AfroTech promoters outside of South Africa can support the dance music style by booking popular artists alongside newer artists to platform the next generation and contribute to a more sustainable ecosystem. A multi-layered scene tends to create dynamic creative tension between experiemetal interpretations and music with broad appeal. For audiences, a wider selection of music, events and merch ranging from mainstream to niche means that experiences and products can be created for different price points on the market. Audiences outside of South Africa can contribute in the same way, by supporting both new and established artists.
But in other ways, AfroTech demands that all audiences recognise and interogate their pre-conceived ideas about dance and electronic music from South Africa and the African continent at large. The way that amapiano has dominated mainstream music production, broadcast and consumption in South Africa, and become a significant cultural export for the country post-pandemic, should not skew the overall picture of South African dance. AfroTech artists often note the priotising of amapiano artists at record labels and on party line-ups, as well as the preference those artists receive for brand sponsorship and sync deals. Though Supta notes that AfroTech artists could also be more regular with releases and promoting their music to change this. “If you’re not releasing music [and] music videos as AfroTech DJs, [then] that’s why amapiano is going to cloud us from a commercial perspective. You watch MTV Base now, you’ll probably watch five ‘piano videos, if not six, back-to-back,” he says. “This thing of holding on to exclusives [unreleased music], locking music in, should be a thing of the past.”
Needless to say, South Africa is a place of multifarious musical innovation and invention. Established and newer dance music styles in South Africa are an ecosystem all existing simultaneously. Amapiano trailblazer Kabza De Small’s recent headline slot at the mainly AfroTech/Afro house event U’R, where he dipped into the genre, demontrates an overlap in styles and audiences that can go both ways. On the continent, more broadly, there is dance music innovation and invention demonstrated by, but not limited to, styles such as Gengetone in East Africa, deep house in the North, and frankly, the West African take on amapiano. The continent is not lacking when it comes to quality and creativity in dance music..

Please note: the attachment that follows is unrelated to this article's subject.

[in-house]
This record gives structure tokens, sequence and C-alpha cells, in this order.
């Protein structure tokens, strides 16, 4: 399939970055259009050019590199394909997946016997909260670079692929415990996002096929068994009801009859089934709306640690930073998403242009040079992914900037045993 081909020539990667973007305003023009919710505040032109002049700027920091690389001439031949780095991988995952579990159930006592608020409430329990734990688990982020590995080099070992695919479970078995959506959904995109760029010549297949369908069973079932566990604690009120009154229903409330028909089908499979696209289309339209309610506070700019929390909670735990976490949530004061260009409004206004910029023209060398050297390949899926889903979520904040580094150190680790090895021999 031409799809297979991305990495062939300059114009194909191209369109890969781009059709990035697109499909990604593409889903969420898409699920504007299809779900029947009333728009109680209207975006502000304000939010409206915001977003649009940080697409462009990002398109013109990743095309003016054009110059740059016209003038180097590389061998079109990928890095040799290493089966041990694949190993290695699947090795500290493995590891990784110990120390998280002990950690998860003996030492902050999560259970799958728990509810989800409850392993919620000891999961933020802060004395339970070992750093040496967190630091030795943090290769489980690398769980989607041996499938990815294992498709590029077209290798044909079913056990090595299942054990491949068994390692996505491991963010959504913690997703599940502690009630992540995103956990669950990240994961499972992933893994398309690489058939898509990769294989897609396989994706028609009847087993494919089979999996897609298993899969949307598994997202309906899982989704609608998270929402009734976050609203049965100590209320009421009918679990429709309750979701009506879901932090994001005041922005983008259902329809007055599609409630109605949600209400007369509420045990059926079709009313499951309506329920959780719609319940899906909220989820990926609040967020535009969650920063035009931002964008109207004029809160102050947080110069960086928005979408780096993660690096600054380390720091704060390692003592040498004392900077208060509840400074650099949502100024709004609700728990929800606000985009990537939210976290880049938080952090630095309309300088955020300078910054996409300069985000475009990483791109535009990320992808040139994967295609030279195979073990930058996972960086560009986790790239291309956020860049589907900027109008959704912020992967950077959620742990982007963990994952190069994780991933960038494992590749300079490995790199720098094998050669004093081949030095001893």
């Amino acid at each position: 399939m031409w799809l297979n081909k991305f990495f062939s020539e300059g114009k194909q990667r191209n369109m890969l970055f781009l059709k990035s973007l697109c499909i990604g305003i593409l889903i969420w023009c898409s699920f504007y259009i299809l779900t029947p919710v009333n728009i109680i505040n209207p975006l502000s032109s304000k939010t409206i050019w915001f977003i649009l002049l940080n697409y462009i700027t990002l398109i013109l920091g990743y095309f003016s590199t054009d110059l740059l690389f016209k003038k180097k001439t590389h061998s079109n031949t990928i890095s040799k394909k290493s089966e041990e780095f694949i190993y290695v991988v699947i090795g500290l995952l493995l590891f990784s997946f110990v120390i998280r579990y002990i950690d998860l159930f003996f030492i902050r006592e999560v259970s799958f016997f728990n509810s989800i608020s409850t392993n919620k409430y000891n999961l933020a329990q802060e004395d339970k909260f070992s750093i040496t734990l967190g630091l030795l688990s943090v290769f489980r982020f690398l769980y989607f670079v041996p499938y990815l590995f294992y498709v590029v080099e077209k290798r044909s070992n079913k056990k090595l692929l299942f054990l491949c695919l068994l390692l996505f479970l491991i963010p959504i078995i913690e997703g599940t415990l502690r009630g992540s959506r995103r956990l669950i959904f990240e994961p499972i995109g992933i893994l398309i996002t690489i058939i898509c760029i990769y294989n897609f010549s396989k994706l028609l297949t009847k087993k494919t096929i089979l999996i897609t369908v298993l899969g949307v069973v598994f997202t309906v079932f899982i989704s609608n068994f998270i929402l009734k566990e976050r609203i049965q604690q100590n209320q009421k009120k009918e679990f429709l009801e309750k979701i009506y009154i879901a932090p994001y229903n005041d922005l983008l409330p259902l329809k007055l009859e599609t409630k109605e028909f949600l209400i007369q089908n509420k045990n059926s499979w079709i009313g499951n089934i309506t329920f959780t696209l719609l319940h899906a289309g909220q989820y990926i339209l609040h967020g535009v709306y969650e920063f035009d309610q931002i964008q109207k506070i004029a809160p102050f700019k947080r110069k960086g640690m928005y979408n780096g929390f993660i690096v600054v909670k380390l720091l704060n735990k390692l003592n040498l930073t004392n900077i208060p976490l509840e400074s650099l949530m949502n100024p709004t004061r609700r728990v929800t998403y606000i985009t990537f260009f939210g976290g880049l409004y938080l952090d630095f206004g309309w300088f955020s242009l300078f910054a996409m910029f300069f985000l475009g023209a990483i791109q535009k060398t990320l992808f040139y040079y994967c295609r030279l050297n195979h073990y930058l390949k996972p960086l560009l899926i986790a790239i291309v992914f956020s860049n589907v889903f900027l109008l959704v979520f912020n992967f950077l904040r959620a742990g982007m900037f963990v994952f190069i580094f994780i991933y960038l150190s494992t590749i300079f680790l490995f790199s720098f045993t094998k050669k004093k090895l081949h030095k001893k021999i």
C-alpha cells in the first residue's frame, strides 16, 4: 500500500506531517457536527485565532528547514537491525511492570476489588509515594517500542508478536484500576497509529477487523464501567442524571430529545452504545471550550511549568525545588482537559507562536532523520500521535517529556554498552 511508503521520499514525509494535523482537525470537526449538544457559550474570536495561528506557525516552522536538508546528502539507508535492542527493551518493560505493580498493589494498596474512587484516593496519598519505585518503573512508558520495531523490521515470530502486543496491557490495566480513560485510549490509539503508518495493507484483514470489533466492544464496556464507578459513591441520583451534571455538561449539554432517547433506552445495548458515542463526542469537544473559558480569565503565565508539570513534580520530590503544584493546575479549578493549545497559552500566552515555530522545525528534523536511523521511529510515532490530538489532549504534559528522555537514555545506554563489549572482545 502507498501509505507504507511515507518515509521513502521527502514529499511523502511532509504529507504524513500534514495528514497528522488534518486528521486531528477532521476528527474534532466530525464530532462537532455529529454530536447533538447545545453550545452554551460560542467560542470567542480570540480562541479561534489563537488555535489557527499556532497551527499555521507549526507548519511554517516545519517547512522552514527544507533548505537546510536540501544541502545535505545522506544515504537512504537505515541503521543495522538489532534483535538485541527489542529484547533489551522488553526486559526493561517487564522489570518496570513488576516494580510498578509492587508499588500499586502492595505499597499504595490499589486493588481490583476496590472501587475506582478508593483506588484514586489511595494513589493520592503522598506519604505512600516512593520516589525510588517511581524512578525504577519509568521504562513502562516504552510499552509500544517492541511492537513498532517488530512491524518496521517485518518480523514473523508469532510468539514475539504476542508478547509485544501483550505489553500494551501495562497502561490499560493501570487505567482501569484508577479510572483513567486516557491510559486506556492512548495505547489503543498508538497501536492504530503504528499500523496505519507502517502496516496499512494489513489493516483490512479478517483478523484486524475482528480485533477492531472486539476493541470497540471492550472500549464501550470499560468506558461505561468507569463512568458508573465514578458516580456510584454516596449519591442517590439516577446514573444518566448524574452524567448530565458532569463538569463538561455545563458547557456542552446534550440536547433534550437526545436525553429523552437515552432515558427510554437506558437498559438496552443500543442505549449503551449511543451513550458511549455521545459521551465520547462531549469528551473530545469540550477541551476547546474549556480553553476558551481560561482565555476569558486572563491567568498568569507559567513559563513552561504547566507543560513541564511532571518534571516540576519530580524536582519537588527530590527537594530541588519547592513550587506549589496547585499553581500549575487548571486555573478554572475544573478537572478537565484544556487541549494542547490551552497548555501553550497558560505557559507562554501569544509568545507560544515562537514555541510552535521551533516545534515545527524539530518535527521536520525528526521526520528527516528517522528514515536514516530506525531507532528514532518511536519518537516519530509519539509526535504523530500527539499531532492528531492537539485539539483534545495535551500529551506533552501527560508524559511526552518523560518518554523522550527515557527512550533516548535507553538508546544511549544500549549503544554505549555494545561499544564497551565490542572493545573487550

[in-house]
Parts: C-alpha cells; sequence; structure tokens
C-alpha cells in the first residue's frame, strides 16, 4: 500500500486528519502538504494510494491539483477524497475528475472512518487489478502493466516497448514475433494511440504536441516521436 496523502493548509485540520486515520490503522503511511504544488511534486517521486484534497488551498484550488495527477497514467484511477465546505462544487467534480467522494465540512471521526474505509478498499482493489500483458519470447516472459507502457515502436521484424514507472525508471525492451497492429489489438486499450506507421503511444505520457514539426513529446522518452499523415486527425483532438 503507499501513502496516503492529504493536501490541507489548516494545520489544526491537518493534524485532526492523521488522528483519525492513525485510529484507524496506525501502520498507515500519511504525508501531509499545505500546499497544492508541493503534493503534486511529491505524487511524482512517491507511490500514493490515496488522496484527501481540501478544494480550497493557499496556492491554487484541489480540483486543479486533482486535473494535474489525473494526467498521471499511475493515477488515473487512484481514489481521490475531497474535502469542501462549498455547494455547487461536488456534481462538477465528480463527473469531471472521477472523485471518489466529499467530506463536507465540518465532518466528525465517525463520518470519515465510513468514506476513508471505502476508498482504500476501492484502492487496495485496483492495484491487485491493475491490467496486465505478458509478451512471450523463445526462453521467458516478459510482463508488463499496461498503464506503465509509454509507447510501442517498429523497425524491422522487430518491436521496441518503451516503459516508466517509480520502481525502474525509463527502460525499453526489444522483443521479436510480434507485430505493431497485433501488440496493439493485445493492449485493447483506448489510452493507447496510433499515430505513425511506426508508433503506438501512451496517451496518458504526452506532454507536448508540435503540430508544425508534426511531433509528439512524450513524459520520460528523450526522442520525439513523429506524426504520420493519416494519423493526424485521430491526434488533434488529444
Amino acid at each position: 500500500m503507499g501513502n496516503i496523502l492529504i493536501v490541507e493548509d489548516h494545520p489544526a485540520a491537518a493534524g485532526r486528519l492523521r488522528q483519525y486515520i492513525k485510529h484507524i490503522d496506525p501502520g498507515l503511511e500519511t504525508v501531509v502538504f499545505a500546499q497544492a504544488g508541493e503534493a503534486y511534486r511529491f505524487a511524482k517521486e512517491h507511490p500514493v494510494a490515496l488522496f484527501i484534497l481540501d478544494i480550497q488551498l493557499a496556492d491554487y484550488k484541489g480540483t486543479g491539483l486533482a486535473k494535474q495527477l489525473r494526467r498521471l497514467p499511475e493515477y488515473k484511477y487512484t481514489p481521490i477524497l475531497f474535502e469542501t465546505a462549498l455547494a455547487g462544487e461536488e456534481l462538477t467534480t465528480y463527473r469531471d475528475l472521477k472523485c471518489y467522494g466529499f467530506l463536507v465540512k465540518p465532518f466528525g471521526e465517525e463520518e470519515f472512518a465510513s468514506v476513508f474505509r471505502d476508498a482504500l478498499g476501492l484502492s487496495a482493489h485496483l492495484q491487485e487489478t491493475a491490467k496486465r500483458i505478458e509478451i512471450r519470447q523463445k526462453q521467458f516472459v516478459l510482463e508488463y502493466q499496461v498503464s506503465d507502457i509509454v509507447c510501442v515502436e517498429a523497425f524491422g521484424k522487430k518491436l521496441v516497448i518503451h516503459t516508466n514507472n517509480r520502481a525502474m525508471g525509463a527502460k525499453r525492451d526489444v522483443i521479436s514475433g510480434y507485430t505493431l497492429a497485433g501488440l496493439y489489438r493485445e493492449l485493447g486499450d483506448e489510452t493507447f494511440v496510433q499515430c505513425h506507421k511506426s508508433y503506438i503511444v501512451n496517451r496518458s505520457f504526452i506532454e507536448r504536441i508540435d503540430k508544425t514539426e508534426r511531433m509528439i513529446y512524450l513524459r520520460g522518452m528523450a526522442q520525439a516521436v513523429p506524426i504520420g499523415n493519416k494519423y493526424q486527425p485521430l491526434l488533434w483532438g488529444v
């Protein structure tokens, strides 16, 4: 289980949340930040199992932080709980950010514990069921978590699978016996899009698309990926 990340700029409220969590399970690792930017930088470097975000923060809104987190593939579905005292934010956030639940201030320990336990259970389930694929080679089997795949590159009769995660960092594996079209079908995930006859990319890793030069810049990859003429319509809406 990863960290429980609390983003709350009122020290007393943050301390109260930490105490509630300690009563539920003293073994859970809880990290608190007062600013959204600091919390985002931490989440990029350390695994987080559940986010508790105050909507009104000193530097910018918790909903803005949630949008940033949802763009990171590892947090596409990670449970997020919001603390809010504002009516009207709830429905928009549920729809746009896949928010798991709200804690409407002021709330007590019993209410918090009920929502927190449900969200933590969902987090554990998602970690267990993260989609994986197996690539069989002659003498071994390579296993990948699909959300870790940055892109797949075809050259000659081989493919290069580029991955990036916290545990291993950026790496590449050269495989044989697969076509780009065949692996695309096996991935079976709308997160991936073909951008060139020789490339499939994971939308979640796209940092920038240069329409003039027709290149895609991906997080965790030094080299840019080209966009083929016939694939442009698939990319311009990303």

The popularity of AfroTech outside of South Africa has meant that in the country of it birth it is rare to find multiple AfroTech headline acts, except at dedicated AfroTech events. The artists are either touring abroad, the event line-ups in SA oversubscribed by amapiano DJs, or a combination of both and more factors.
Audiences inside and outside of South Africa must make room for multiple styles of dance music to co-exist collaboratively but self-sufficiently in the country. A singular dominant style can flicker and fade, whereas a deeper understanding of the spectrum of homegrown and imported dance music can enable all genres and communities to flourish in one of the biggest house music markets in the world.
AfroTech is important because it is experimental and speculative. It is in communion with Afro, Tribal, Ancestral and other styles of house music — a precious auditory glimpse into how the musical styles created and spurred on by Black people from the African continent, and reverberating beyond it, can interpret the current dance music world. AfroTech represents the myriad of potential futures electronic music altogether might one day have.
Setumo-Thebe Mohlomi is a writer and photographer, follow him on Twitter